by E. Michael Helms, Simon and Schuster/Pocket Star Books
Want to know what war was really like? Ever wonder what daily life was like on the front lines? Sense the anxiety of a combat patrol, the stomach-clenching tension on a night listening post, the knee-knocking dread of dropping into a hot landing zone. Live with these young marines in their day-to-day existence and their struggle to survive. Feel their pride and pain of serving their country during one of our nation’s most tumultuous periods. The Proud Bastards by E. Michael Helms will give you an up-close and personal sense of what war is all about.
The Proud Bastards — A Stunning Account of War!
This true story is written at an intense, emotional level. It deals with Helms’s experiences in the U.S. Marine Corps during the height of the Vietnam War. The title comes from the nickname of his battalion, “The Magnificent Bastards.” Laugh with him as he adjusts to boot camp at infamous Parris Island, at his shock, astonishment and surprise at what he’s gotten himself into. It will have any former marine “boot” flashing back on some of the most memorable months of his life. Trudge with him and the men of “Echo Two-Four” through the rice paddies, hills and steaming jungles of Vietnam. Experience fierce, face-to-face combat through the eyes and mind of an 18-19-year-old marine.
Reviewers have made such comments as: A hard-hitting, blunt memoir … An agonizing, emotional read that merits your attention … Captures the tedium, the language, the realities of Vietnam … Superb reading … A stunning account of war!
As Helms describes receiving the bittersweet news that he’s going home, you find yourself sharing with him the mixed emotions of relief, joy, confusion and hope. You put the book down with a shake of your head and take a deep breath. Then, you pick it up again and stare at the cover … for a long time.
Read and excerpt of the book...
Crouched down on both knees behind a mound just inside the tree line. Taking heavy fire from a hooch thirty meters to my front. I raise over the top and squeeze off a few quick rounds and duck back behind my haven again just as a long stream of blazing tracers fly from behind me and tear into the hooch.
The booming of grenades intermingles with the popping and cracking and chattering staccato of small-arms and automatic weapons, but it’s all drowned out by the shouts and screams as flesh and bone are ripped and seared by hot flying metal. Smoke billows in wavering gray clouds as the hooch over the bunker ignites and begins to disintegrate in ashy heat waves and dancing flames.
Up and rushing forward, pins pulled and flinging the grenades toward the opening where the gooks are that have us pinned. One explosion followed quickly by another and showers of sparks and debris. We stare into the inferno at two gooks slumped over and one sprawled on his back with outspread arms. We spray a few rounds to make sure, and move on….
Moving down a wide path between rows of hootches. Shattered trees and ruins and smoke and fire are all around me and threaten to close in and consume me. Everything has become foggy and unreal. Nothing exists anymore except what waits up ahead—a surrealistic tunnel vision world of horror.
The apparition flows from the thick choking smoke of a burning hootch and materializes on the path ahead of me. A hag of an old woman, gray and wrinkled and worn with age like the crude sack dress of burlap she wears. Gnarled hands clasped together high against her chest beneath the weathered face, head bobbing up and down over narrow, hunched shoulders. The Angel of Death come to claim me? An act of prayer? A plea for mercy? Welcome liberating heroes? Is she hiding a grenade in her hands, or?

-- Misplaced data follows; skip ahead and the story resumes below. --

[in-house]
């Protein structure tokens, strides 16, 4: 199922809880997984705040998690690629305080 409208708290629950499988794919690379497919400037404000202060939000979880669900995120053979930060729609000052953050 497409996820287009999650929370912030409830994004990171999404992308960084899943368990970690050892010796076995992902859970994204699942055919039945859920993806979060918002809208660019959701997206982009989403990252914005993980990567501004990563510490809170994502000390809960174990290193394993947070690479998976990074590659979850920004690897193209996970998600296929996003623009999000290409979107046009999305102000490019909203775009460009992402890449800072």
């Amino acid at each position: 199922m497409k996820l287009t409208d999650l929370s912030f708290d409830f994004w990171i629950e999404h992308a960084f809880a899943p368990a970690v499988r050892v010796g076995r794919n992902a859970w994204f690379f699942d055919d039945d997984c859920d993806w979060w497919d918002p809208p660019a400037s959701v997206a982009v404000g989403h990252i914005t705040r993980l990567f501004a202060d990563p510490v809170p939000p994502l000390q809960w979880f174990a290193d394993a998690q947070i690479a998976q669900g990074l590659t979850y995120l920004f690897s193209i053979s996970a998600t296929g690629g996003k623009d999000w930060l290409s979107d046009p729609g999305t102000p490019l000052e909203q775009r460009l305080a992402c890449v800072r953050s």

I’m thinking there’s not supposed to be any civilians left around here, and what are we gonna do with her, but Willis steps up beside me and answers my question with a long burst from his M-60 and a strange grin on his baby-face and I watch in horrid fascination as the tracers fly through the old woman as if she wasn’t there and then they pick her up and fling her backward and she lies sprawled along the path like some discarded stuffed animal that’s lost its stuffing, cut almost in half.
I walk up to the body and look down. No grenade or weapon. Aged eyes stare back at me from the blank wrinkled face. We move on….
“The best grunt-level, tell-it-like-it-was work I’ve read. Great stuff. Captures the tedium, the language, the realities of Vietnam. The Proud Bastards is a classic.” —Keith William Nolan (author of Battle for Hue, Death Valley, Operation Buffalo, The Magnificent Bastards, and others)
“A hard-hitting, blunt memoir.” —The Veteran (VVA)
“An agonizing, emotional read that merits your attention. The Red Badge Of Courage of the Vietnam War.” —Todd Huntley, The American Veteran
“A stunning account of war, seen through the eyes and mind of one young marine. Like Remarque’s All Quiet On The Western Front, The Proud Bastards is timeless.” —The Veteran’s Spotlight
“What makes Helms’s work stand out is his own unique writing style. He combines a profane Marine mouth with a masterful stream-of-consciousness, surrealistic running monologue. The military details are accurate. The emotional details are extraordinary.” —Vietnam Internet Magazine
“From boot camp in Parris Island, South Carolina, to trudging through the rice paddies, hills and jungles of Vietnam, the reader is engaged with this vividly told account of combat as seen through the eyes and mind of a young Marine, who lived to tell about it when so many of his friends and comrades did not. The Proud Bastards is superb reading for anybody wanting to know about life and death in the Vietnam War.” —Midwest Book Review